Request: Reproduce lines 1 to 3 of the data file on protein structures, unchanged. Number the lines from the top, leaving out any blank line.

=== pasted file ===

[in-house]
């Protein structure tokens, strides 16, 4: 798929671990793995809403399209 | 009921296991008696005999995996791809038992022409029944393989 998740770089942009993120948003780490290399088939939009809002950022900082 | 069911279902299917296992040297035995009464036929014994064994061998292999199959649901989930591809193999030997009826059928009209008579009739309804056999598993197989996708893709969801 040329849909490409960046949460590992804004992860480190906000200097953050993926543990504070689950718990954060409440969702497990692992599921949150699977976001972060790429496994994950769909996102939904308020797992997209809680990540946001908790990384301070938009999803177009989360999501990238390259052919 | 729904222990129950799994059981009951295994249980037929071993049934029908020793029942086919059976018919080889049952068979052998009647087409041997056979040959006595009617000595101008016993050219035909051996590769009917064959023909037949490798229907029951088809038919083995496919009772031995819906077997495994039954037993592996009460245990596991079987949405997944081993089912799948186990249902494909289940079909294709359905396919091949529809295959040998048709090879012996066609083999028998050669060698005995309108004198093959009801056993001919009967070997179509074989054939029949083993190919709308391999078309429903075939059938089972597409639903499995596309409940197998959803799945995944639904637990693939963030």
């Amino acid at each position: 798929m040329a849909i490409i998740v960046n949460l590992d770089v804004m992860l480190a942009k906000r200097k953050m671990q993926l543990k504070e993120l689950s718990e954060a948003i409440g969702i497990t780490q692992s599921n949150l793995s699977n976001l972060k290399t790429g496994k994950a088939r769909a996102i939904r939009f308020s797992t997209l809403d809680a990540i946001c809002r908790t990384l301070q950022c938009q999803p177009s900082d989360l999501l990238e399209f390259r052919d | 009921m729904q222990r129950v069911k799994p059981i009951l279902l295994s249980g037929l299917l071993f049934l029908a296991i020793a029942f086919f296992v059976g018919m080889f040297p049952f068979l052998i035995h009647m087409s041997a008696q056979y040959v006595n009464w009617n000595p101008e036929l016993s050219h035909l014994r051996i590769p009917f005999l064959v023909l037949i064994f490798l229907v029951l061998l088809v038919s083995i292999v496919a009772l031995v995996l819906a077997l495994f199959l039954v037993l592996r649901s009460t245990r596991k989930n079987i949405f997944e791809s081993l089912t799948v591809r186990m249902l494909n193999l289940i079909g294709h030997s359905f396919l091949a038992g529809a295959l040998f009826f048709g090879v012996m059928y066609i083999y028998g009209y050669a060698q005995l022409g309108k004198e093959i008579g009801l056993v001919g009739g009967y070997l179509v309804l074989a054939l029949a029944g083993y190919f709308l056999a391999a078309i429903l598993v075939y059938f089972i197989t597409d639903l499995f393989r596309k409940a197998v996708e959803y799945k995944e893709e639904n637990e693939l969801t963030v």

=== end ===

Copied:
[in-house]
């Protein structure tokens, strides 16, 4: 798929671990793995809403399209 | 009921296991008696005999995996791809038992022409029944393989 998740770089942009993120948003780490290399088939939009809002950022900082 | 069911279902299917296992040297035995009464036929014994064994061998292999199959649901989930591809193999030997009826059928009209008579009739309804056999598993197989996708893709969801 040329849909490409960046949460590992804004992860480190906000200097953050993926543990504070689950718990954060409440969702497990692992599921949150699977976001972060790429496994994950769909996102939904308020797992997209809680990540946001908790990384301070938009999803177009989360999501990238390259052919 | 729904222990129950799994059981009951295994249980037929071993049934029908020793029942086919059976018919080889049952068979052998009647087409041997056979040959006595009617000595101008016993050219035909051996590769009917064959023909037949490798229907029951088809038919083995496919009772031995819906077997495994039954037993592996009460245990596991079987949405997944081993089912799948186990249902494909289940079909294709359905396919091949529809295959040998048709090879012996066609083999028998050669060698005995309108004198093959009801056993001919009967070997179509074989054939029949083993190919709308391999078309429903075939059938089972597409639903499995596309409940197998959803799945995944639904637990693939963030």
């Amino acid at each position: 798929m040329a849909i490409i998740v960046n949460l590992d770089v804004m992860l480190a942009k906000r200097k953050m671990q993926l543990k504070e993120l689950s718990e954060a948003i409440g969702i497990t780490q692992s599921n949150l793995s699977n976001l972060k290399t790429g496994k994950a088939r769909a996102i939904r939009f308020s797992t997209l809403d809680a990540i946001c809002r908790t990384l301070q950022c938009q999803p177009s900082d989360l999501l990238e399209f390259r052919d | 009921m729904q222990r129950v069911k799994p059981i009951l279902l295994s249980g037929l299917l071993f049934l029908a296991i020793a029942f086919f296992v059976g018919m080889f040297p049952f068979l052998i035995h009647m087409s041997a008696q056979y040959v006595n009464w009617n000595p101008e036929l016993s050219h035909l014994r051996i590769p009917f005999l064959v023909l037949i064994f490798l229907v029951l061998l088809v038919s083995i292999v496919a009772l031995v995996l819906a077997l495994f199959l039954v037993l592996r649901s009460t245990r596991k989930n079987i949405f997944e791809s081993l089912t799948v591809r186990m249902l494909n193999l289940i079909g294709h030997s359905f396919l091949a038992g529809a295959l040998f009826f048709g090879v012996m059928y066609i083999y028998g009209y050669a060698q005995l022409g309108k004198e093959i008579g009801l056993v001919g009739g009967y070997l179509v309804l074989a054939l029949a029944g083993y190919f709308l056999a391999a078309i429903l598993v075939y059938f089972i197989t597409d639903l499995f393989r596309k409940a197998v996708e959803y799945k995944e893709e639904n637990e693939l969801t963030v």